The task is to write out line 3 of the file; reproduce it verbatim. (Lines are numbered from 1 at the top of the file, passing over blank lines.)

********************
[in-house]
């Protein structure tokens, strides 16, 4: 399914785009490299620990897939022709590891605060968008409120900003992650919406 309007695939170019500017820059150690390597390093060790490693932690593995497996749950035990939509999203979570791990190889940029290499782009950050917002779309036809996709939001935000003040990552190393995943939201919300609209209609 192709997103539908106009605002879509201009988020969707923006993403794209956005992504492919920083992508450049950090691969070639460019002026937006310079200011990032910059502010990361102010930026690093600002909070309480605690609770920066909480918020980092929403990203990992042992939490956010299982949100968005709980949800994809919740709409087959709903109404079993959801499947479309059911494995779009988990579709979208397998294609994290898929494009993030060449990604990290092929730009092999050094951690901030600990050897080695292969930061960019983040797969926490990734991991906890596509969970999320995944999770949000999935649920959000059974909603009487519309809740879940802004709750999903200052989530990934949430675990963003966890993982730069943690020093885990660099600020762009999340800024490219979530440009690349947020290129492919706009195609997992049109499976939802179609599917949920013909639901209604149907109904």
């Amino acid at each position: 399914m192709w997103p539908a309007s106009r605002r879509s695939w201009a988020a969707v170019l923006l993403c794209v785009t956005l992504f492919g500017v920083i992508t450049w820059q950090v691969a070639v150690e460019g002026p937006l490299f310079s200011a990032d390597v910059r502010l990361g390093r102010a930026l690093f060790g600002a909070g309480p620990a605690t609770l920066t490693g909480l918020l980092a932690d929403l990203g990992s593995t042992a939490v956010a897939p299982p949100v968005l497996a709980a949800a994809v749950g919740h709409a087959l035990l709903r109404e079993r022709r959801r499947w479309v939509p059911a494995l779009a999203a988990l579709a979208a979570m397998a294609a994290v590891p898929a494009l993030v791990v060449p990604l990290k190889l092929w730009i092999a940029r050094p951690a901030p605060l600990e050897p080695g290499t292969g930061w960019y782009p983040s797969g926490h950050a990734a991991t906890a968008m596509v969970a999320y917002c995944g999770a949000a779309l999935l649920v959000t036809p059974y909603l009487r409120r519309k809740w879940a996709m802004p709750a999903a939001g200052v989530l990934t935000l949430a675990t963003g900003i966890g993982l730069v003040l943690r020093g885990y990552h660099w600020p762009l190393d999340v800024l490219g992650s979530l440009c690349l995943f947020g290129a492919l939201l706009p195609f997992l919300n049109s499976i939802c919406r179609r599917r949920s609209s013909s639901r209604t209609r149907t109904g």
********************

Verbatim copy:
């Amino acid at each position: 399914m192709w997103p539908a309007s106009r605002r879509s695939w201009a988020a969707v170019l923006l993403c794209v785009t956005l992504f492919g500017v920083i992508t450049w820059q950090v691969a070639v150690e460019g002026p937006l490299f310079s200011a990032d390597v910059r502010l990361g390093r102010a930026l690093f060790g600002a909070g309480p620990a605690t609770l920066t490693g909480l918020l980092a932690d929403l990203g990992s593995t042992a939490v956010a897939p299982p949100v968005l497996a709980a949800a994809v749950g919740h709409a087959l035990l709903r109404e079993r022709r959801r499947w479309v939509p059911a494995l779009a999203a988990l579709a979208a979570m397998a294609a994290v590891p898929a494009l993030v791990v060449p990604l990290k190889l092929w730009i092999a940029r050094p951690a901030p605060l600990e050897p080695g290499t292969g930061w960019y782009p983040s797969g926490h950050a990734a991991t906890a968008m596509v969970a999320y917002c995944g999770a949000a779309l999935l649920v959000t036809p059974y909603l009487r409120r519309k809740w879940a996709m802004p709750a999903a939001g200052v989530l990934t935000l949430a675990t963003g900003i966890g993982l730069v003040l943690r020093g885990y990552h660099w600020p762009l190393d999340v800024l490219g992650s979530l440009c690349l995943f947020g290129a492919l939201l706009p195609f997992l919300n049109s499976i939802c919406r179609r599917r949920s609209s013909s639901r209604t209609r149907t109904g």